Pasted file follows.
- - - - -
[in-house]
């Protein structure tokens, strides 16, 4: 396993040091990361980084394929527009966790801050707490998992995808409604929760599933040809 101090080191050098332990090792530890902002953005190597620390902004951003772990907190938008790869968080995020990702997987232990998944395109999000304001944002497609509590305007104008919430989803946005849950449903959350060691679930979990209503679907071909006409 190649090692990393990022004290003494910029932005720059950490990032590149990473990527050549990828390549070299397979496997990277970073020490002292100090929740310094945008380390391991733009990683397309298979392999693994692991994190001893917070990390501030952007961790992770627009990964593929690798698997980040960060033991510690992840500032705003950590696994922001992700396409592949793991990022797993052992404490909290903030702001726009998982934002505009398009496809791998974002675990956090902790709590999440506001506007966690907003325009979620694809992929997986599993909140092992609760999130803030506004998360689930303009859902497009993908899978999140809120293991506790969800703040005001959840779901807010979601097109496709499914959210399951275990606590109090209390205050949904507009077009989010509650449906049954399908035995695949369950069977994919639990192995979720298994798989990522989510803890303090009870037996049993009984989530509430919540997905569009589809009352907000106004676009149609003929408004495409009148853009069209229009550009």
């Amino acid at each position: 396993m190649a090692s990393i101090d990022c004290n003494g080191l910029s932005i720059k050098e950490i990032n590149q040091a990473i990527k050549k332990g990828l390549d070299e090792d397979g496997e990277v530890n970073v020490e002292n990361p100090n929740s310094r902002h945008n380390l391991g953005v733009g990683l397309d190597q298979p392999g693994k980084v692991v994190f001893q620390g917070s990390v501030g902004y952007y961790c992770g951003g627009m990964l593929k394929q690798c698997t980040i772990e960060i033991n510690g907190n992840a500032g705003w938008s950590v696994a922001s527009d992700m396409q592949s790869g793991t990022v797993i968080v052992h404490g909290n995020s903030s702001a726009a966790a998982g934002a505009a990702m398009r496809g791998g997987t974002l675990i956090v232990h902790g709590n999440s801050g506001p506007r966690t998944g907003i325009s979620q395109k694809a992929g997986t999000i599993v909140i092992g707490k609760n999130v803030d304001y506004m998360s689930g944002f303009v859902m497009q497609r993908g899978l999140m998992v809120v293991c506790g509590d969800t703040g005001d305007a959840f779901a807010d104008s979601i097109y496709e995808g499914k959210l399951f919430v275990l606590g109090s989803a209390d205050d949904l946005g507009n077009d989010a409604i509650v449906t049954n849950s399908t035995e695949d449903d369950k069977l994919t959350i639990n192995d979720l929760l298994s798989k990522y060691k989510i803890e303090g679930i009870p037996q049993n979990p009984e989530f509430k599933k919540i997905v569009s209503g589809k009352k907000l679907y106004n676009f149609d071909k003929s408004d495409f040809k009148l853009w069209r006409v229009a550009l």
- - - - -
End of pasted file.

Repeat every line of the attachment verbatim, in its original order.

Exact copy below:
[in-house]
């Protein structure tokens, strides 16, 4: 396993040091990361980084394929527009966790801050707490998992995808409604929760599933040809 101090080191050098332990090792530890902002953005190597620390902004951003772990907190938008790869968080995020990702997987232990998944395109999000304001944002497609509590305007104008919430989803946005849950449903959350060691679930979990209503679907071909006409 190649090692990393990022004290003494910029932005720059950490990032590149990473990527050549990828390549070299397979496997990277970073020490002292100090929740310094945008380390391991733009990683397309298979392999693994692991994190001893917070990390501030952007961790992770627009990964593929690798698997980040960060033991510690992840500032705003950590696994922001992700396409592949793991990022797993052992404490909290903030702001726009998982934002505009398009496809791998974002675990956090902790709590999440506001506007966690907003325009979620694809992929997986599993909140092992609760999130803030506004998360689930303009859902497009993908899978999140809120293991506790969800703040005001959840779901807010979601097109496709499914959210399951275990606590109090209390205050949904507009077009989010509650449906049954399908035995695949369950069977994919639990192995979720298994798989990522989510803890303090009870037996049993009984989530509430919540997905569009589809009352907000106004676009149609003929408004495409009148853009069209229009550009």
């Amino acid at each position: 396993m190649a090692s990393i101090d990022c004290n003494g080191l910029s932005i720059k050098e950490i990032n590149q040091a990473i990527k050549k332990g990828l390549d070299e090792d397979g496997e990277v530890n970073v020490e002292n990361p100090n929740s310094r902002h945008n380390l391991g953005v733009g990683l397309d190597q298979p392999g693994k980084v692991v994190f001893q620390g917070s990390v501030g902004y952007y961790c992770g951003g627009m990964l593929k394929q690798c698997t980040i772990e960060i033991n510690g907190n992840a500032g705003w938008s950590v696994a922001s527009d992700m396409q592949s790869g793991t990022v797993i968080v052992h404490g909290n995020s903030s702001a726009a966790a998982g934002a505009a990702m398009r496809g791998g997987t974002l675990i956090v232990h902790g709590n999440s801050g506001p506007r966690t998944g907003i325009s979620q395109k694809a992929g997986t999000i599993v909140i092992g707490k609760n999130v803030d304001y506004m998360s689930g944002f303009v859902m497009q497609r993908g899978l999140m998992v809120v293991c506790g509590d969800t703040g005001d305007a959840f779901a807010d104008s979601i097109y496709e995808g499914k959210l399951f919430v275990l606590g109090s989803a209390d205050d949904l946005g507009n077009d989010a409604i509650v449906t049954n849950s399908t035995e695949d449903d369950k069977l994919t959350i639990n192995d979720l929760l298994s798989k990522y060691k989510i803890e303090g679930i009870p037996q049993n979990p009984e989530f509430k599933k919540i997905v569009s209503g589809k009352k907000l679907y106004n676009f149609d071909k003929s408004d495409f040809k009148l853009w069209r006409v229009a550009l």